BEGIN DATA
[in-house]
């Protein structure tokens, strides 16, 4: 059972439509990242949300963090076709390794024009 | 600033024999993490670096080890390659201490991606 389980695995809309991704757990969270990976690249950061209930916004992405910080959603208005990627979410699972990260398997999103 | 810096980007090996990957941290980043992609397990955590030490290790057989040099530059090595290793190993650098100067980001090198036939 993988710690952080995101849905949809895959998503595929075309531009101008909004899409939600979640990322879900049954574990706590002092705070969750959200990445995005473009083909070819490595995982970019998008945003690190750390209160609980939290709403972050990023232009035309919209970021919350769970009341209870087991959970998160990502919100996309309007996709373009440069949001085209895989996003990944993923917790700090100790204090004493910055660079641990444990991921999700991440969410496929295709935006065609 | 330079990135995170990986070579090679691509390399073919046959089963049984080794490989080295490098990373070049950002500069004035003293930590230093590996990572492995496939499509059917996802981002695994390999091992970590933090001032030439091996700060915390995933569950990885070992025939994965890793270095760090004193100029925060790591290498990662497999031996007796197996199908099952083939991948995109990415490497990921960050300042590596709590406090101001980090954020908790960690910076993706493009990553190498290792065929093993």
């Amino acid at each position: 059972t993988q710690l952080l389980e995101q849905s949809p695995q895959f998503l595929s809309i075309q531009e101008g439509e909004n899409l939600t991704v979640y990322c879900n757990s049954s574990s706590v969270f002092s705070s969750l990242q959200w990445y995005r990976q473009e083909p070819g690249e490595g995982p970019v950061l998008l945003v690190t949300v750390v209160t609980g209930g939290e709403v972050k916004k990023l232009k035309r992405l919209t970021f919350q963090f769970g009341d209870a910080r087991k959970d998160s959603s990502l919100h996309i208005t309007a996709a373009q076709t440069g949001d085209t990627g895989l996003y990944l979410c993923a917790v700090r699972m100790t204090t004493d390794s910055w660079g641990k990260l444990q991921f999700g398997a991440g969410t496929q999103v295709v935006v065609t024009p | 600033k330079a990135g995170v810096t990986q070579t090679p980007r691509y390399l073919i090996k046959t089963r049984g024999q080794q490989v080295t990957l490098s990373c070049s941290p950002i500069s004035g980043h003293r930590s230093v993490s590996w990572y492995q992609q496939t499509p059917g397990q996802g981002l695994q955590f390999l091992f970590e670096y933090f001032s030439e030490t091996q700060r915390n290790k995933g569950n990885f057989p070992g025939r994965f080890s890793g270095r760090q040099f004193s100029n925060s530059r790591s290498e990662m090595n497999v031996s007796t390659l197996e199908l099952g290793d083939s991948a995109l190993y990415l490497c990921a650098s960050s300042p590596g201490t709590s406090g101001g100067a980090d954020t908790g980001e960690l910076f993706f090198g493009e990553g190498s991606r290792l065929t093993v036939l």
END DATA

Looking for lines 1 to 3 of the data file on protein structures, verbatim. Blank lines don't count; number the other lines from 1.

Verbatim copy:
[in-house]
């Protein structure tokens, strides 16, 4: 059972439509990242949300963090076709390794024009 | 600033024999993490670096080890390659201490991606 389980695995809309991704757990969270990976690249950061209930916004992405910080959603208005990627979410699972990260398997999103 | 810096980007090996990957941290980043992609397990955590030490290790057989040099530059090595290793190993650098100067980001090198036939 993988710690952080995101849905949809895959998503595929075309531009101008909004899409939600979640990322879900049954574990706590002092705070969750959200990445995005473009083909070819490595995982970019998008945003690190750390209160609980939290709403972050990023232009035309919209970021919350769970009341209870087991959970998160990502919100996309309007996709373009440069949001085209895989996003990944993923917790700090100790204090004493910055660079641990444990991921999700991440969410496929295709935006065609 | 330079990135995170990986070579090679691509390399073919046959089963049984080794490989080295490098990373070049950002500069004035003293930590230093590996990572492995496939499509059917996802981002695994390999091992970590933090001032030439091996700060915390995933569950990885070992025939994965890793270095760090004193100029925060790591290498990662497999031996007796197996199908099952083939991948995109990415490497990921960050300042590596709590406090101001980090954020908790960690910076993706493009990553190498290792065929093993």
């Amino acid at each position: 059972t993988q710690l952080l389980e995101q849905s949809p695995q895959f998503l595929s809309i075309q531009e101008g439509e909004n899409l939600t991704v979640y990322c879900n757990s049954s574990s706590v969270f002092s705070s969750l990242q959200w990445y995005r990976q473009e083909p070819g690249e490595g995982p970019v950061l998008l945003v690190t949300v750390v209160t609980g209930g939290e709403v972050k916004k990023l232009k035309r992405l919209t970021f919350q963090f769970g009341d209870a910080r087991k959970d998160s959603s990502l919100h996309i208005t309007a996709a373009q076709t440069g949001d085209t990627g895989l996003y990944l979410c993923a917790v700090r699972m100790t204090t004493d390794s910055w660079g641990k990260l444990q991921f999700g398997a991440g969410t496929q999103v295709v935006v065609t024009p | 600033k330079a990135g995170v810096t990986q070579t090679p980007r691509y390399l073919i090996k046959t089963r049984g024999q080794q490989v080295t990957l490098s990373c070049s941290p950002i500069s004035g980043h003293r930590s230093v993490s590996w990572y492995q992609q496939t499509p059917g397990q996802g981002l695994q955590f390999l091992f970590e670096y933090f001032s030439e030490t091996q700060r915390n290790k995933g569950n990885f057989p070992g025939r994965f080890s890793g270095r760090q040099f004193s100029n925060s530059r790591s290498e990662m090595n497999v031996s007796t390659l197996e199908l099952g290793d083939s991948a995109l190993y990415l490497c990921a650098s960050s300042p590596g201490t709590s406090g101001g100067a980090d954020t908790g980001e960690l910076f993706f090198g493009e990553g190498s991606r290792l065929t093993v036939l």